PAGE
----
No Script, No Fear, All Opinion
RSS icon Home icon
  • Proof that Telstra Bigpond is Throttling Youtube Bandwidth in Australia?

    Posted on May 10th, 2010 EEVblog 30 comments

    Are Telstra (Bigpond), Australia’s largest Internet Service Provider deliberately throttling (capping) Youtube bandwidth on all of their plans?

    Try it yourself:
    http://www.youtube.com/my_speed

    My speed:
    http://www.eevblog.com/images/telstra/MyTelstra.png
    Other Telstra customers:
    http://www.eevblog.com/images/telstra/Telstra1.png
    http://www.eevblog.com/images/telstra/Telstra2.png
    http://www.eevblog.com/images/telstra/Telstra3.png
    http://www.eevblog.com/images/telstra/Telstra4.png

    Other ISP’s:
    Internode: http://www.eevblog.com/images/telstra/Internode.png
    Netspace: http://www.eevblog.com/images/telstra/Netspace.png
    Optus: http://www.eevblog.com/images/telstra/Optus.png
    TPG: http://www.eevblog.com/images/telstra/TPG.png
    Exetel: http://www.eevblog.com/images/telstra/exetel.png
    iiNet: http://www.eevblog.com/images/telstra/iinet.png

    Be Sociable, Share!
    • Lucas

      David, I’m from Brazil but I really like what you are doing! You have to ask for your rights!
      I’m looking forward to see what is going to happen.
      Ah, by the way, I used the link and is really nice. Thanks!
      Cheers!

    • Jason

      Pretty damning evidence Dave, hopefully this will reach a higher profile..

      I can also suggest that maybe you should publish your results at the Telstra forum of Whirlpool (www.whirlpool.net.au), which is an Australia wide forum for users to talk about their ISPs.

      I feel your pain that you’re stuck with Telstra… Our internet at my parents was the same for ages, they couldn’t go with any other service because only Telstra had DSLAMs at the exchange, and the bills were mental!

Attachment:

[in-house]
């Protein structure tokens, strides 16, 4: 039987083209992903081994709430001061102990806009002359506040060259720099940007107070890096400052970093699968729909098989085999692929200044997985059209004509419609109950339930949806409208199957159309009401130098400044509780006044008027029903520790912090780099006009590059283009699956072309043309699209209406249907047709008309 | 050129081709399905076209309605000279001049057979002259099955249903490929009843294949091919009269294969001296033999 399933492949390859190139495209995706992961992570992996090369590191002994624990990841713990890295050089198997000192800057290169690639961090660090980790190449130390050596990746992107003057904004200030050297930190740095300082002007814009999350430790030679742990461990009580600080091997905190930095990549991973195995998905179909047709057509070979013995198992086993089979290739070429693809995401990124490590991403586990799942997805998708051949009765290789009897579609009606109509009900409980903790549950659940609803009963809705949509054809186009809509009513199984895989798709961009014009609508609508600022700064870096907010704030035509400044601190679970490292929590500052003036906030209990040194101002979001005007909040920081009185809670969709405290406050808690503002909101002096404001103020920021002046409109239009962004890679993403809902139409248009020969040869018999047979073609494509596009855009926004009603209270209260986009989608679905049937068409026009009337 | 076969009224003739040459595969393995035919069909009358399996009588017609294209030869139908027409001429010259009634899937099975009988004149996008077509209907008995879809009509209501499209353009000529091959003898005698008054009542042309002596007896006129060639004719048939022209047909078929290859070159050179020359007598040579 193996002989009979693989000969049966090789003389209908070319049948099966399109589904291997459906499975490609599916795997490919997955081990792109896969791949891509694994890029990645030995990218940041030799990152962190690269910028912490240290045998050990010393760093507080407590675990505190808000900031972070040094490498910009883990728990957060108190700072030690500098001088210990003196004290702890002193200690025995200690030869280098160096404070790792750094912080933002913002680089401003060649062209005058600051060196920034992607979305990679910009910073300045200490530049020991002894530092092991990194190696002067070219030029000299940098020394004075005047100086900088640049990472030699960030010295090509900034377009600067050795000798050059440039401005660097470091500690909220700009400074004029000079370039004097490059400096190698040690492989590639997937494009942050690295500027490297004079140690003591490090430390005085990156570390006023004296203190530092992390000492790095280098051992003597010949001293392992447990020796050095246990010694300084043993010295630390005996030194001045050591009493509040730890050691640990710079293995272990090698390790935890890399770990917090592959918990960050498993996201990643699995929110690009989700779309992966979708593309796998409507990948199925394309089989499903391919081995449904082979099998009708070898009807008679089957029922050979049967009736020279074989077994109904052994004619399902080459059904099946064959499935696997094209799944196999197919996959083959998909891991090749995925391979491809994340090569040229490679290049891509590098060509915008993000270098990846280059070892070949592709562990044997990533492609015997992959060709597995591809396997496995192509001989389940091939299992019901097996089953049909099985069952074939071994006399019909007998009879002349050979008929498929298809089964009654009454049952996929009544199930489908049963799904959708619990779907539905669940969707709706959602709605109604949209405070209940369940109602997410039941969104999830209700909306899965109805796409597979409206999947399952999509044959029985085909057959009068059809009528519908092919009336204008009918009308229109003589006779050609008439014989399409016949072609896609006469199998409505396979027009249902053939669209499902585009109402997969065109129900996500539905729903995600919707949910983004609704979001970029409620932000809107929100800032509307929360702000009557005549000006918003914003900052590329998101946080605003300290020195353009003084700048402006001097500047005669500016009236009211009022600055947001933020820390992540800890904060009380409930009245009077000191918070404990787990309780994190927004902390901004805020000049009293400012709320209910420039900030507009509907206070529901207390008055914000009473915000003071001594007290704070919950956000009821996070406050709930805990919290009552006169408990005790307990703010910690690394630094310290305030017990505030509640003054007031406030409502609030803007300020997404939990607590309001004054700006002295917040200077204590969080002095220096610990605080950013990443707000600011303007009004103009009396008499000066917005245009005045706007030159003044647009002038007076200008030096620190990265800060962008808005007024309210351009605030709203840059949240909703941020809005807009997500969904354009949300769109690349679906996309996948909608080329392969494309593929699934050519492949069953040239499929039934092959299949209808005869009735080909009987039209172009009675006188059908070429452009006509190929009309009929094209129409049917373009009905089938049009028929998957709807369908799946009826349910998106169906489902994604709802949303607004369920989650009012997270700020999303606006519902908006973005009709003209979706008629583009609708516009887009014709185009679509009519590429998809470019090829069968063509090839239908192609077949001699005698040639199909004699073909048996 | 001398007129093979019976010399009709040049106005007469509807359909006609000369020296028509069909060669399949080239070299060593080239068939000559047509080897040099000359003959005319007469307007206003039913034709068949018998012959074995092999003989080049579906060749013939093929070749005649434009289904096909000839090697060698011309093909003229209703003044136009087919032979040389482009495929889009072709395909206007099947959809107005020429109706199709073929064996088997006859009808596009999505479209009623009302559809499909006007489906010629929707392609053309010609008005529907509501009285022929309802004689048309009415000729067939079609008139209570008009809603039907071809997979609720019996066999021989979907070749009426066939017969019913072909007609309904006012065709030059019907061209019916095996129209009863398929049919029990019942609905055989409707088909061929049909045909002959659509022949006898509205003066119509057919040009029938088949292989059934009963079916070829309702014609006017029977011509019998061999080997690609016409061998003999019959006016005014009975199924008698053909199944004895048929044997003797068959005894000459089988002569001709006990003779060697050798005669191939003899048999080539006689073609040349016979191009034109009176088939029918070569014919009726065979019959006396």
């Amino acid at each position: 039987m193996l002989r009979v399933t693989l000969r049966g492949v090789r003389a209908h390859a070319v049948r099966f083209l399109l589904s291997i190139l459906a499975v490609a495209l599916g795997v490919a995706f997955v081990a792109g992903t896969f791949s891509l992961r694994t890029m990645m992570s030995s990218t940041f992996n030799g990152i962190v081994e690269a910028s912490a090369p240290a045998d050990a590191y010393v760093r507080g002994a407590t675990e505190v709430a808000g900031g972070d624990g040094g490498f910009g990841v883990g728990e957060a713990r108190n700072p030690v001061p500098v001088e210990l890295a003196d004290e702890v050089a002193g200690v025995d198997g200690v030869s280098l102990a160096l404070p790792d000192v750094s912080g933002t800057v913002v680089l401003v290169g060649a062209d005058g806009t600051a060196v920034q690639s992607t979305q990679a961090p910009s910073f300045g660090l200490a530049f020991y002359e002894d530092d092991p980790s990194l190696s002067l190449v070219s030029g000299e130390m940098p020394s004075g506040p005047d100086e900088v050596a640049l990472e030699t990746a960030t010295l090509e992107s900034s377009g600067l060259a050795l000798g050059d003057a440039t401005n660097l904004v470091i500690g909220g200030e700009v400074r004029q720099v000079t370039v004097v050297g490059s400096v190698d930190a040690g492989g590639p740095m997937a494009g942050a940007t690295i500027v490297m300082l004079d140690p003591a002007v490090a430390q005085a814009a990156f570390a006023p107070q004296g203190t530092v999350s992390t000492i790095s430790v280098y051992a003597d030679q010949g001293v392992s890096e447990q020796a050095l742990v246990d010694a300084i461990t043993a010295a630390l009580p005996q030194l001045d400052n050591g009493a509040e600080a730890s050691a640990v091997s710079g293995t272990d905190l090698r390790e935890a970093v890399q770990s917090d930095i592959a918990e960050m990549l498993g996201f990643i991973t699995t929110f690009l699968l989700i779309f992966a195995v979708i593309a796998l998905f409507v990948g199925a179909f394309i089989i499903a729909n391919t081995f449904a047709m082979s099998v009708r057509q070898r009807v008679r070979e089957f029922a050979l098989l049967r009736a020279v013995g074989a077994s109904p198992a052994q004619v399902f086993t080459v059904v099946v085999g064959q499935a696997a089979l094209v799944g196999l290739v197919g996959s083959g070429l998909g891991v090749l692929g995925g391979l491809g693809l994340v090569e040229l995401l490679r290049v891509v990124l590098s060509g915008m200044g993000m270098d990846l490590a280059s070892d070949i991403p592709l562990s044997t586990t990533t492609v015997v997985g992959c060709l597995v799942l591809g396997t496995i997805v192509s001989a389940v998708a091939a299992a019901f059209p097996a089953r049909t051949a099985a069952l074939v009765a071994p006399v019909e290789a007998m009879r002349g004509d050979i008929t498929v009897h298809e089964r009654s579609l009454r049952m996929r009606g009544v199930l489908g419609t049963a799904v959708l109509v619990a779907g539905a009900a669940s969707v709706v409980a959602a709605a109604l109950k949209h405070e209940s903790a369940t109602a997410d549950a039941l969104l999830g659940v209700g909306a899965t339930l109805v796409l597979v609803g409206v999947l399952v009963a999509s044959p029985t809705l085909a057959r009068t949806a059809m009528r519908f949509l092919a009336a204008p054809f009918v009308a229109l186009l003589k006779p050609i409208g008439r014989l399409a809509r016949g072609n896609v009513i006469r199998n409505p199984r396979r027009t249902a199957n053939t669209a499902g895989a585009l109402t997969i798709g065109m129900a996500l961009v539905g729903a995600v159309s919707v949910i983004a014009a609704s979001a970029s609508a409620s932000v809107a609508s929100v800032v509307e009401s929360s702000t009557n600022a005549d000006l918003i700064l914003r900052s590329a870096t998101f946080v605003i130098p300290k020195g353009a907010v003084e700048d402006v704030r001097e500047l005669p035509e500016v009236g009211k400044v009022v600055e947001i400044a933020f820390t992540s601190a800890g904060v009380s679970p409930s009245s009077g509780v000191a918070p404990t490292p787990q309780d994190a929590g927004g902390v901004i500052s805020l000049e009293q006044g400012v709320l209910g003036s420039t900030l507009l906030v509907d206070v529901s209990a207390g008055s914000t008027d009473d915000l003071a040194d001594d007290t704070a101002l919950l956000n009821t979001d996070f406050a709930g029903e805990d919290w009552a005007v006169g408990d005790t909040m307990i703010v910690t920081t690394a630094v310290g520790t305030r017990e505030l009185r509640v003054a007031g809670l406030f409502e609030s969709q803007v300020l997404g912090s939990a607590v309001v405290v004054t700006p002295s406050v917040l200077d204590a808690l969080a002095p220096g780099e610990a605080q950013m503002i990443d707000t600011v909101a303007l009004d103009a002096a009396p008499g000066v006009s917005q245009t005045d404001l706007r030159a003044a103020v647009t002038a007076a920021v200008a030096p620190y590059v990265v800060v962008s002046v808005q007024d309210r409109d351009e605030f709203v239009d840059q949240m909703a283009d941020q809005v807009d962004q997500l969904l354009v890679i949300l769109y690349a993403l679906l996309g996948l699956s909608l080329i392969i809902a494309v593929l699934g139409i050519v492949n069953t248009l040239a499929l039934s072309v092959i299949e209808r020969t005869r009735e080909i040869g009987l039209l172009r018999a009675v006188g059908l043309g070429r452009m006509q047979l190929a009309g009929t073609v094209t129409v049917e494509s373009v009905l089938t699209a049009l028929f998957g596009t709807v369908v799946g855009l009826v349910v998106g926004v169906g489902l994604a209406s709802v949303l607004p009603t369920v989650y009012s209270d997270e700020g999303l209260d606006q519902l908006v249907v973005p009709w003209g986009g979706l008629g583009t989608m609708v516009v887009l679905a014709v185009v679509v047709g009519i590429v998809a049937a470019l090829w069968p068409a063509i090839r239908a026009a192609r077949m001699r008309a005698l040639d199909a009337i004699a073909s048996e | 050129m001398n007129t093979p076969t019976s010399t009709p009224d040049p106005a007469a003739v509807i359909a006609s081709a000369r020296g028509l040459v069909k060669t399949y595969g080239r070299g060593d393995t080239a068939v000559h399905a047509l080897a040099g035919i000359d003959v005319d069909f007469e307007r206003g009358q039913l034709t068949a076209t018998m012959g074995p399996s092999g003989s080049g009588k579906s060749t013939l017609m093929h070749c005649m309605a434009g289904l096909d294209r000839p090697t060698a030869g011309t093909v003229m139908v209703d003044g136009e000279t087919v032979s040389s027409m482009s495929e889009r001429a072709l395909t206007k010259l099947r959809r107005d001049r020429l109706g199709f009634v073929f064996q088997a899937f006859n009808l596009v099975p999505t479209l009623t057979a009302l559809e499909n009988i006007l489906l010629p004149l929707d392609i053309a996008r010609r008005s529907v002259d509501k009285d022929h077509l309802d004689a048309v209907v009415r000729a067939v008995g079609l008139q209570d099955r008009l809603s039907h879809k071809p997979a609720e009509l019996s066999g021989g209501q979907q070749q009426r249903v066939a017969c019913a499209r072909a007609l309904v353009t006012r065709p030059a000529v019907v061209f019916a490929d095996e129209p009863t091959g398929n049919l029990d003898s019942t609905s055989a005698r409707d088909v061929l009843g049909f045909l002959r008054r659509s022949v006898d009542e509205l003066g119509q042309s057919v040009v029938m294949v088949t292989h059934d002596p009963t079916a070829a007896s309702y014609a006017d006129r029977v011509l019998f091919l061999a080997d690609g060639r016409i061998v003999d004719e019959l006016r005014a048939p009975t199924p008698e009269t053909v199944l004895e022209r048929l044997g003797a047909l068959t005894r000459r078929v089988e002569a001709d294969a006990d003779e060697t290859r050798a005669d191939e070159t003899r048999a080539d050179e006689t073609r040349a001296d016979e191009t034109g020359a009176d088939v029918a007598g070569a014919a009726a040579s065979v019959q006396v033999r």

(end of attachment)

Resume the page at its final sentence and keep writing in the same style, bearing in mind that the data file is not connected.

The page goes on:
• http://www.eevblog.com EEVblog

        @Jason
        Yeah, I posted to Whirlpool. The thread got deleted by an admin with 10 minutes so I had to tack onto an existing thread 13 pages deep or something.
        I expect nothing but a barrage of flame responses on there. But hey, at least it’s out there.
        Dave.

    • http://devrandom.pl XANi

      Reason is, “we would rather buy our managers new BMW than lay down new fiber and buy networking equipment to modernize our network” ;]

    • http://www.armandas.lt Armandas

      My mobile broadband provider compresses almost every image on the web to a horrible quality. When I first found this out, I was really mad. I had the same question – why? It’s my friggin bandwidth and *I* pay for it, you bastards. All they could come up with was something about “providing best experience for all customers”. These corporate scumbags think they can do whatever they want.

    • http://truthspew.wordpress.com Tony P

      Yeah I’ve got 30/5 from Cox Communications and I’m lucky if I get 10/2 sometimes.

      I think part of it is YouTube too. They’ve been known to play games with bandwidth too.

      If worst comes to worst just put it all on blip.tv

      I did the test btw, 704. Half what you get and it’s consistent.

      This is why I’m glad the FCC is attempting to move ISP’s into telcom common carrier status. That way we can get true net neutrality.

      If you really want to get frosted, think about France where they get 100/20, digital tv (300 channels) and phone service for 30 euros. Want to know WHY? It’s because the last mile network is SHARED among all providers.

      In Australia and the U.S. the last mile is owned by the provider and not shared.

      But you’re right – it’s about the bottom line.

    • Chris

      Over here in New Zealand TelstraClear throttle youtube bandwidth as well.

    • Ryan Leach

      Dave, there’s a difference between Telstra and Bigpond, not a big difference but there is one.

      as far as i know, Bigpond is a subsidiary of Telstra, and thus has its own policies and management.

      So it seems Bigpond are throttling youtube but Telstra arn’t, as Telstra is who sells off the bandwidths and DSLAM ports etc to the smaller ISP’s.

      • http://www.eevblog.com EEVblog

        @Ryan
        Yeah, probably correct. But I’m going for the big fish because that’s where the buck ultimately stops.

    • http://dren.dk Flemming Frandsen

      I have two solutions for you:
      1) Set up a VPN tunnel to a server at a datacenter somewhere, you could roll your own and run it on your own rented virtual server or simply buy VPN access directly.

      2) Work around Telstra by doing your own last-mile, you might not think wireless will do, but take a look at the gear from Ubiquiti, they do 150 Mb/s thoughput at 5 GHz and I’ve found the gear to be rock solid.

    • huh